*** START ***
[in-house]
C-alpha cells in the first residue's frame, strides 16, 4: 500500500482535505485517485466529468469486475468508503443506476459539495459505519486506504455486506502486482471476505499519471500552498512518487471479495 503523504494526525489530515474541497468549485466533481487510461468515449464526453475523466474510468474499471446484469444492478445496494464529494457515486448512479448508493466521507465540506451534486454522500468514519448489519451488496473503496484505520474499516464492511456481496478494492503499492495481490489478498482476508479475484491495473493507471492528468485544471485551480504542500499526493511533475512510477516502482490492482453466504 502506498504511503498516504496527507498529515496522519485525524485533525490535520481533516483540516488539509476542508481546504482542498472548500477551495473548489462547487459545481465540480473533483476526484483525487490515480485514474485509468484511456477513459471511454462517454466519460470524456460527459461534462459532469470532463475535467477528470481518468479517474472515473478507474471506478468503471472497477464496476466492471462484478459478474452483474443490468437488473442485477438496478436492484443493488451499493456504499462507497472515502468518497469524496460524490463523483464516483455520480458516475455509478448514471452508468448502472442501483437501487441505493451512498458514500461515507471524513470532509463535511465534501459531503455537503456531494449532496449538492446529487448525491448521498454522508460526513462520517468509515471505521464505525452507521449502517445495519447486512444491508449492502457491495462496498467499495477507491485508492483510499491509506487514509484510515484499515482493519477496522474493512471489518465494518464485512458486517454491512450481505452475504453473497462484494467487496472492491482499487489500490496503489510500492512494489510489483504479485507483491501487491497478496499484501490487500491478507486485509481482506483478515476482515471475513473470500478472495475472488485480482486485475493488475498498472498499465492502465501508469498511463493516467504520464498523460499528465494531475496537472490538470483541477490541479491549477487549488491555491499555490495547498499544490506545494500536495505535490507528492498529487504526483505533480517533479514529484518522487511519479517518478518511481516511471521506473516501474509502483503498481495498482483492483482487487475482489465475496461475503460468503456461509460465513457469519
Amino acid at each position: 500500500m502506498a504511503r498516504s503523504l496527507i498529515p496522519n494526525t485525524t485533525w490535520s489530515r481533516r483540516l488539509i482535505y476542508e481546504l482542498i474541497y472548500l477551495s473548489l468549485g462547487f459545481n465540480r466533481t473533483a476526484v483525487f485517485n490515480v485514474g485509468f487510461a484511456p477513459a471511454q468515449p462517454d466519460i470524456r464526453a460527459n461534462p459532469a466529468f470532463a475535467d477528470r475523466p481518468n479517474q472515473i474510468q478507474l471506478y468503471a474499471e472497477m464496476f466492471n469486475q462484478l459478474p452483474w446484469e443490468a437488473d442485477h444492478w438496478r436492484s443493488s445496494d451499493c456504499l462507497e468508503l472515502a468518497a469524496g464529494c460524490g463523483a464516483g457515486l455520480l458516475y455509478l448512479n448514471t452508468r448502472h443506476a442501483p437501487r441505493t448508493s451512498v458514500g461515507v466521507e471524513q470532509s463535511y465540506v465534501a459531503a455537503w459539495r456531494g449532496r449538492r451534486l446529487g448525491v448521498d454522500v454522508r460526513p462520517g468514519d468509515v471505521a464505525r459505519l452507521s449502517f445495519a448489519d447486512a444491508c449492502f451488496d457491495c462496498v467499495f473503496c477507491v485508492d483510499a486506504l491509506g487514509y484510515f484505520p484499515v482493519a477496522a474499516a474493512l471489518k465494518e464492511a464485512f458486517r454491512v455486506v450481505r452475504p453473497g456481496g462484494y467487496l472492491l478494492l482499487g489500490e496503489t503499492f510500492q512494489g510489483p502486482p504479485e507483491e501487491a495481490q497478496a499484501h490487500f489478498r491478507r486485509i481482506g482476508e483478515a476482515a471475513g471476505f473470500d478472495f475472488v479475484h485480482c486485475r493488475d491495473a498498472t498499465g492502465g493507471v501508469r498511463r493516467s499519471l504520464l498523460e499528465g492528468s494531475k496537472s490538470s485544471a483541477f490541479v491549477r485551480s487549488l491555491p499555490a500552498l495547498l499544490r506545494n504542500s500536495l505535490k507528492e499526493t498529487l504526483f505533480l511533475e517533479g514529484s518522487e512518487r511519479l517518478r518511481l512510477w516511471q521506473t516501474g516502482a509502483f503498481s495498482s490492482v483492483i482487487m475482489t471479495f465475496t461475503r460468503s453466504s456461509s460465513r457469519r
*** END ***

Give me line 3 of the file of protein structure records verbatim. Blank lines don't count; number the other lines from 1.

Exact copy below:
Amino acid at each position: 500500500m502506498a504511503r498516504s503523504l496527507i498529515p496522519n494526525t485525524t485533525w490535520s489530515r481533516r483540516l488539509i482535505y476542508e481546504l482542498i474541497y472548500l477551495s473548489l468549485g462547487f459545481n465540480r466533481t473533483a476526484v483525487f485517485n490515480v485514474g485509468f487510461a484511456p477513459a471511454q468515449p462517454d466519460i470524456r464526453a460527459n461534462p459532469a466529468f470532463a475535467d477528470r475523466p481518468n479517474q472515473i474510468q478507474l471506478y468503471a474499471e472497477m464496476f466492471n469486475q462484478l459478474p452483474w446484469e443490468a437488473d442485477h444492478w438496478r436492484s443493488s445496494d451499493c456504499l462507497e468508503l472515502a468518497a469524496g464529494c460524490g463523483a464516483g457515486l455520480l458516475y455509478l448512479n448514471t452508468r448502472h443506476a442501483p437501487r441505493t448508493s451512498v458514500g461515507v466521507e471524513q470532509s463535511y465540506v465534501a459531503a455537503w459539495r456531494g449532496r449538492r451534486l446529487g448525491v448521498d454522500v454522508r460526513p462520517g468514519d468509515v471505521a464505525r459505519l452507521s449502517f445495519a448489519d447486512a444491508c449492502f451488496d457491495c462496498v467499495f473503496c477507491v485508492d483510499a486506504l491509506g487514509y484510515f484505520p484499515v482493519a477496522a474499516a474493512l471489518k465494518e464492511a464485512f458486517r454491512v455486506v450481505r452475504p453473497g456481496g462484494y467487496l472492491l478494492l482499487g489500490e496503489t503499492f510500492q512494489g510489483p502486482p504479485e507483491e501487491a495481490q497478496a499484501h490487500f489478498r491478507r486485509i481482506g482476508e483478515a476482515a471475513g471476505f473470500d478472495f475472488v479475484h485480482c486485475r493488475d491495473a498498472t498499465g492502465g493507471v501508469r498511463r493516467s499519471l504520464l498523460e499528465g492528468s494531475k496537472s490538470s485544471a483541477f490541479v491549477r485551480s487549488l491555491p499555490a500552498l495547498l499544490r506545494n504542500s500536495l505535490k507528492e499526493t498529487l504526483f505533480l511533475e517533479g514529484s518522487e512518487r511519479l517518478r518511481l512510477w516511471q521506473t516501474g516502482a509502483f503498481s495498482s490492482v483492483i482487487m475482489t471479495f465475496t461475503r460468503s453466504s456461509s460465513r457469519r